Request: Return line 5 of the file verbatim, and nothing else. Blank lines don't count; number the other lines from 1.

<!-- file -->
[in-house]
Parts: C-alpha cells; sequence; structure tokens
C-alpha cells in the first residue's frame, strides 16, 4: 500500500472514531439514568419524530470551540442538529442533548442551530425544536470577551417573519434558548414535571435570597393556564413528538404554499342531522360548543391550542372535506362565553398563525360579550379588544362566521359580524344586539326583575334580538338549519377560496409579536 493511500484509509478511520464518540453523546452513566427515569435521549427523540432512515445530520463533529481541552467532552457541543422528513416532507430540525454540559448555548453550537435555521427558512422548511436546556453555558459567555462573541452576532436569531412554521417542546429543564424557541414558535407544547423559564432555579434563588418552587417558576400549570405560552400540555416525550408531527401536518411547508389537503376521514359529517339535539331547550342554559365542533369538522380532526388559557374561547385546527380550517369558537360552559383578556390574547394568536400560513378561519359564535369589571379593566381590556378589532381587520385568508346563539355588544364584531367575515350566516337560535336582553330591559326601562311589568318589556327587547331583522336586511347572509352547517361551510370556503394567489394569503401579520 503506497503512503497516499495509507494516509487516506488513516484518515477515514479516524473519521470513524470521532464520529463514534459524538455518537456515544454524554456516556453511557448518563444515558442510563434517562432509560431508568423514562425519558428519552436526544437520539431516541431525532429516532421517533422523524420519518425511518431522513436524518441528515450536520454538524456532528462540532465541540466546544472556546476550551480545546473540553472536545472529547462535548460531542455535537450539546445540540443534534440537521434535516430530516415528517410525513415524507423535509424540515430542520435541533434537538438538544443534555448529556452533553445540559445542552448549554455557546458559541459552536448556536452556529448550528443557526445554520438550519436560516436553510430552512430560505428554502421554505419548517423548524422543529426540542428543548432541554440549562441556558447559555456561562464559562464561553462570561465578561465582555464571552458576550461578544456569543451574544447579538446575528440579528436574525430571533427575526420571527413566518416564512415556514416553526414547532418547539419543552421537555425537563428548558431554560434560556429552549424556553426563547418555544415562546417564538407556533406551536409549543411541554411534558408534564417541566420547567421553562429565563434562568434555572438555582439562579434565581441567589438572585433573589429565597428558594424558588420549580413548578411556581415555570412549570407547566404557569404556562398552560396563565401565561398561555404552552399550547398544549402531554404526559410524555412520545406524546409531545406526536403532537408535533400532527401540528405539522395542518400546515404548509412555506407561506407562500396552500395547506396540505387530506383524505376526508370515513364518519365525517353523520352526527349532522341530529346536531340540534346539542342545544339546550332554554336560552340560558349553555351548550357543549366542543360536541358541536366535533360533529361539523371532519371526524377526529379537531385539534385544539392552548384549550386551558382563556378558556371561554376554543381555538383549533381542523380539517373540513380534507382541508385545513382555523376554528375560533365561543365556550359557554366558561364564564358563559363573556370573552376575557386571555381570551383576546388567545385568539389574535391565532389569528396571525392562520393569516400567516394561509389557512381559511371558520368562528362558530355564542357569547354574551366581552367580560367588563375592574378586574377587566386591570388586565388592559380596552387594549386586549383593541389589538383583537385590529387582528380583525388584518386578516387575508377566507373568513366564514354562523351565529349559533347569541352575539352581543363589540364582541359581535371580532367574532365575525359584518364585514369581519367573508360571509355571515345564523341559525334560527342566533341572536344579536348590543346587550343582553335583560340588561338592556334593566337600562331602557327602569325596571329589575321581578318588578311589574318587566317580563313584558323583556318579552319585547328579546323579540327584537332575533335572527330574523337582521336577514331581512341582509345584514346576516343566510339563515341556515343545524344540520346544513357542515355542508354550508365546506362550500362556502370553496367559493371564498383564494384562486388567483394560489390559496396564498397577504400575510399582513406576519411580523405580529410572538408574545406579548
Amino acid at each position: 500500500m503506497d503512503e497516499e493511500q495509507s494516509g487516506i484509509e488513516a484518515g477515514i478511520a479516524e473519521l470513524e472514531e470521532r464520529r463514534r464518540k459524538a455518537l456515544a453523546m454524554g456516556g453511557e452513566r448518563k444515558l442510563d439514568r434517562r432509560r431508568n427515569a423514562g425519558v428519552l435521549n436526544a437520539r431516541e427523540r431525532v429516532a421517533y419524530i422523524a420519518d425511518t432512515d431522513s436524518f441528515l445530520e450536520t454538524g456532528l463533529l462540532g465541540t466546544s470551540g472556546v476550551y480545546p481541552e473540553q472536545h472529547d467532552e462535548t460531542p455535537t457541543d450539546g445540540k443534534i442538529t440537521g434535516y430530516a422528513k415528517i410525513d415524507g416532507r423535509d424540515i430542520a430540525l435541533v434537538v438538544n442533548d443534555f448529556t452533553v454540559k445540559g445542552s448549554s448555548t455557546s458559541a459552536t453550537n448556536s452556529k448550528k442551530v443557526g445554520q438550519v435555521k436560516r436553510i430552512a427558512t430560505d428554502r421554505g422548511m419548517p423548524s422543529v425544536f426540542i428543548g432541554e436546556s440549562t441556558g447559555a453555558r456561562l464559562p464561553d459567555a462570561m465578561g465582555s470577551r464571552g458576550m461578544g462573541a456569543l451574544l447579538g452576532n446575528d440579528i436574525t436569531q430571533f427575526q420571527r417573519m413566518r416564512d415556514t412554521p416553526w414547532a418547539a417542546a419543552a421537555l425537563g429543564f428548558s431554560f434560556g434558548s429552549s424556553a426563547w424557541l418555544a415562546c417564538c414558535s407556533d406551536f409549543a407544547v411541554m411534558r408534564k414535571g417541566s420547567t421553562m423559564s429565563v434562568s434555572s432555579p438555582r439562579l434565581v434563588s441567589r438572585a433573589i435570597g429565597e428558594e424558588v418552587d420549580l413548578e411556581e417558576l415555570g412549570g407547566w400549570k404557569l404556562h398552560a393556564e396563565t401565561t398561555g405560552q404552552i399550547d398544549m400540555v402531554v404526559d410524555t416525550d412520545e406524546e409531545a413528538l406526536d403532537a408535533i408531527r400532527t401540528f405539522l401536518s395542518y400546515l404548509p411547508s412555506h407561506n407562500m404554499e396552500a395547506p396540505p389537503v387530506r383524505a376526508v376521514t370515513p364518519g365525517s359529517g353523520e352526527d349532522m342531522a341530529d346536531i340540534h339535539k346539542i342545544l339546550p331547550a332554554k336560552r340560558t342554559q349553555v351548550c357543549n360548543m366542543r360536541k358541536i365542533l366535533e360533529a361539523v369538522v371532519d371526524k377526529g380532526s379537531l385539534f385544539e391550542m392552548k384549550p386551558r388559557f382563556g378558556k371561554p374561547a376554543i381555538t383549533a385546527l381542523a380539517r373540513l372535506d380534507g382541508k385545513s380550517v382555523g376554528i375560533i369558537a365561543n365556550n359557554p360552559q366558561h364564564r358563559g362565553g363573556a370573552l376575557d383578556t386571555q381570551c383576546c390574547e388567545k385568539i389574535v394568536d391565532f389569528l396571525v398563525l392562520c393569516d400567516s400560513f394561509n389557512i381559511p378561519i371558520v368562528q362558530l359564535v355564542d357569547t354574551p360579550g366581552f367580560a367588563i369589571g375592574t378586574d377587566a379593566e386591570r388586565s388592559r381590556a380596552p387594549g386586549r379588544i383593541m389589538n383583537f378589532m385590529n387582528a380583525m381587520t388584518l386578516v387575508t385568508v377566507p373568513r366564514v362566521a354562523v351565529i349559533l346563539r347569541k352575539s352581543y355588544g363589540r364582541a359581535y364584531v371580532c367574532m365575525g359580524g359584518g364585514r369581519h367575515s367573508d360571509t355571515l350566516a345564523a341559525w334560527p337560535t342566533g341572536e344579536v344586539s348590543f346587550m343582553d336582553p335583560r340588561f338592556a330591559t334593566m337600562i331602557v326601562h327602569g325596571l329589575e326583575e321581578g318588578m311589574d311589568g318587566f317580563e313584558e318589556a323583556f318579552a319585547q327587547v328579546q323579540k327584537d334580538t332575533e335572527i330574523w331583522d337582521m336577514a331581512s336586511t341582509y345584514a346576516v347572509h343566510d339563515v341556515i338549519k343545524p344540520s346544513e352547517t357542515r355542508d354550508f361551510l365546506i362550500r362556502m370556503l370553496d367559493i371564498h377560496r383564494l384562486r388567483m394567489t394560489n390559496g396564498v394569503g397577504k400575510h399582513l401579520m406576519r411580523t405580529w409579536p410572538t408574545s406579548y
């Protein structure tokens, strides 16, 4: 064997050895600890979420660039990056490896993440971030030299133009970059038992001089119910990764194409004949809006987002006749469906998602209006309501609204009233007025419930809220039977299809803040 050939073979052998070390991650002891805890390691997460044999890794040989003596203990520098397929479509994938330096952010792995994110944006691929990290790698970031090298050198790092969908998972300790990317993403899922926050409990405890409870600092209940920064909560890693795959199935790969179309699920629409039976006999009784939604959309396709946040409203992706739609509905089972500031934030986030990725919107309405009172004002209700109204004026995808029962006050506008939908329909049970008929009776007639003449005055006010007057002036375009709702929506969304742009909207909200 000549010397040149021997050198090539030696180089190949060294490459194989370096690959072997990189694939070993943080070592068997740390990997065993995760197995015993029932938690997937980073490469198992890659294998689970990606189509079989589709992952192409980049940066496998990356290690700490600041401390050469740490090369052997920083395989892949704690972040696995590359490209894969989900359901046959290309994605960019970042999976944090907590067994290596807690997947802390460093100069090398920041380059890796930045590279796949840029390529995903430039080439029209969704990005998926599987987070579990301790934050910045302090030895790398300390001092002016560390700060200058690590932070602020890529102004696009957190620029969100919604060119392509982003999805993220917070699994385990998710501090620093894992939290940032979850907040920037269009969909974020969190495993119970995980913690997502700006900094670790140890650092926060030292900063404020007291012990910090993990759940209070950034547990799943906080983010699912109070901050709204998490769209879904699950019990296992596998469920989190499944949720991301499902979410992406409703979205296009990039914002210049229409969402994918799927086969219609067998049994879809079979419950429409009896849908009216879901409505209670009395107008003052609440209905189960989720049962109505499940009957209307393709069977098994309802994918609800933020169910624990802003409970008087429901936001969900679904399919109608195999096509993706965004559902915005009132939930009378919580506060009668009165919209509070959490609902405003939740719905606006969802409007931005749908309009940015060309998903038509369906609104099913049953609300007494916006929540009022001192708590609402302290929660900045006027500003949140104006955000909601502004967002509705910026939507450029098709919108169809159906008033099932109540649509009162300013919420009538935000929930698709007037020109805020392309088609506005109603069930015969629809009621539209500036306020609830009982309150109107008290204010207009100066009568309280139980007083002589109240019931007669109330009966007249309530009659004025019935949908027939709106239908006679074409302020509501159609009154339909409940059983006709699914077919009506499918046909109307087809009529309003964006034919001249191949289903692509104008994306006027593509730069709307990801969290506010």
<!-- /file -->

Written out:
């Protein structure tokens, strides 16, 4: 064997050895600890979420660039990056490896993440971030030299133009970059038992001089119910990764194409004949809006987002006749469906998602209006309501609204009233007025419930809220039977299809803040 050939073979052998070390991650002891805890390691997460044999890794040989003596203990520098397929479509994938330096952010792995994110944006691929990290790698970031090298050198790092969908998972300790990317993403899922926050409990405890409870600092209940920064909560890693795959199935790969179309699920629409039976006999009784939604959309396709946040409203992706739609509905089972500031934030986030990725919107309405009172004002209700109204004026995808029962006050506008939908329909049970008929009776007639003449005055006010007057002036375009709702929506969304742009909207909200 000549010397040149021997050198090539030696180089190949060294490459194989370096690959072997990189694939070993943080070592068997740390990997065993995760197995015993029932938690997937980073490469198992890659294998689970990606189509079989589709992952192409980049940066496998990356290690700490600041401390050469740490090369052997920083395989892949704690972040696995590359490209894969989900359901046959290309994605960019970042999976944090907590067994290596807690997947802390460093100069090398920041380059890796930045590279796949840029390529995903430039080439029209969704990005998926599987987070579990301790934050910045302090030895790398300390001092002016560390700060200058690590932070602020890529102004696009957190620029969100919604060119392509982003999805993220917070699994385990998710501090620093894992939290940032979850907040920037269009969909974020969190495993119970995980913690997502700006900094670790140890650092926060030292900063404020007291012990910090993990759940209070950034547990799943906080983010699912109070901050709204998490769209879904699950019990296992596998469920989190499944949720991301499902979410992406409703979205296009990039914002210049229409969402994918799927086969219609067998049994879809079979419950429409009896849908009216879901409505209670009395107008003052609440209905189960989720049962109505499940009957209307393709069977098994309802994918609800933020169910624990802003409970008087429901936001969900679904399919109608195999096509993706965004559902915005009132939930009378919580506060009668009165919209509070959490609902405003939740719905606006969802409007931005749908309009940015060309998903038509369906609104099913049953609300007494916006929540009022001192708590609402302290929660900045006027500003949140104006955000909601502004967002509705910026939507450029098709919108169809159906008033099932109540649509009162300013919420009538935000929930698709007037020109805020392309088609506005109603069930015969629809009621539209500036306020609830009982309150109107008290204010207009100066009568309280139980007083002589109240019931007669109330009966007249309530009659004025019935949908027939709106239908006679074409302020509501159609009154339909409940059983006709699914077919009506499918046909109307087809009529309003964006034919001249191949289903692509104008994306006027593509730069709307990801969290506010």